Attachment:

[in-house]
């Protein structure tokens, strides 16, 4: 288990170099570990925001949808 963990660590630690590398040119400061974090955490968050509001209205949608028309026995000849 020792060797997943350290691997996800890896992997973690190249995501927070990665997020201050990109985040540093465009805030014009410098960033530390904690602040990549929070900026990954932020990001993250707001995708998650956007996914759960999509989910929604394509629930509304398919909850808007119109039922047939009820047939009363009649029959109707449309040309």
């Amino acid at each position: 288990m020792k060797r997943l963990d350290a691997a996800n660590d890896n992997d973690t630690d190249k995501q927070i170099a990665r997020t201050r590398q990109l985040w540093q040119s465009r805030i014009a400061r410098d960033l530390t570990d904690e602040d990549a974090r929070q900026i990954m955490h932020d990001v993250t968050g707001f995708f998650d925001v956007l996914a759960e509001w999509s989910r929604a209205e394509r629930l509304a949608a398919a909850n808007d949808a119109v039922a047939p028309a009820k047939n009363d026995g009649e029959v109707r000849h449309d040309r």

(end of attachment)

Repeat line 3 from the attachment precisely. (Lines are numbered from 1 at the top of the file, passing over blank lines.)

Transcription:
């Amino acid at each position: 288990m020792k060797r997943l963990d350290a691997a996800n660590d890896n992997d973690t630690d190249k995501q927070i170099a990665r997020t201050r590398q990109l985040w540093q040119s465009r805030i014009a400061r410098d960033l530390t570990d904690e602040d990549a974090r929070q900026i990954m955490h932020d990001v993250t968050g707001f995708f998650d925001v956007l996914a759960e509001w999509s989910r929604a209205e394509r629930l509304a949608a398919a909850n808007d949808a119109v039922a047939p028309a009820k047939n009363d026995g009649e029959v109707r000849h449309d040309r």